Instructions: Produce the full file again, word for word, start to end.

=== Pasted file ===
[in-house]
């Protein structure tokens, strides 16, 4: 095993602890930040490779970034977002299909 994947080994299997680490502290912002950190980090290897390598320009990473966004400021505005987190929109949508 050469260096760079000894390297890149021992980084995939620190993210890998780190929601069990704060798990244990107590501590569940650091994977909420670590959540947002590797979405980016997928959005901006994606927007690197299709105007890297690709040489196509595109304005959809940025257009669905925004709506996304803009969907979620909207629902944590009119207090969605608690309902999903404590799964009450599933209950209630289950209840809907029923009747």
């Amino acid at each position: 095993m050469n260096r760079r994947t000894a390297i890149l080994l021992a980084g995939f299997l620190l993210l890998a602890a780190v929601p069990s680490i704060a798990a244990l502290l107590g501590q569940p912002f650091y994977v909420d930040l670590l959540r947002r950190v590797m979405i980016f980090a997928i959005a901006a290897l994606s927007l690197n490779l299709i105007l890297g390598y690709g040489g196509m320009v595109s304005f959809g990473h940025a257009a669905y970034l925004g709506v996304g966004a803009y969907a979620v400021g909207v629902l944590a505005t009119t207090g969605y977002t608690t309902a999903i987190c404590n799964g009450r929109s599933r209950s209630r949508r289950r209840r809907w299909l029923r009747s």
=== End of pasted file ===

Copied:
[in-house]
């Protein structure tokens, strides 16, 4: 095993602890930040490779970034977002299909 994947080994299997680490502290912002950190980090290897390598320009990473966004400021505005987190929109949508 050469260096760079000894390297890149021992980084995939620190993210890998780190929601069990704060798990244990107590501590569940650091994977909420670590959540947002590797979405980016997928959005901006994606927007690197299709105007890297690709040489196509595109304005959809940025257009669905925004709506996304803009969907979620909207629902944590009119207090969605608690309902999903404590799964009450599933209950209630289950209840809907029923009747």
């Amino acid at each position: 095993m050469n260096r760079r994947t000894a390297i890149l080994l021992a980084g995939f299997l620190l993210l890998a602890a780190v929601p069990s680490i704060a798990a244990l502290l107590g501590q569940p912002f650091y994977v909420d930040l670590l959540r947002r950190v590797m979405i980016f980090a997928i959005a901006a290897l994606s927007l690197n490779l299709i105007l890297g390598y690709g040489g196509m320009v595109s304005f959809g990473h940025a257009a669905y970034l925004g709506v996304g966004a803009y969907a979620v400021g909207v629902l944590a505005t009119t207090g969605y977002t608690t309902a999903i987190c404590n799964g009450r929109s599933r209950s209630r949508r289950r209840r809907w299909l029923r009747s």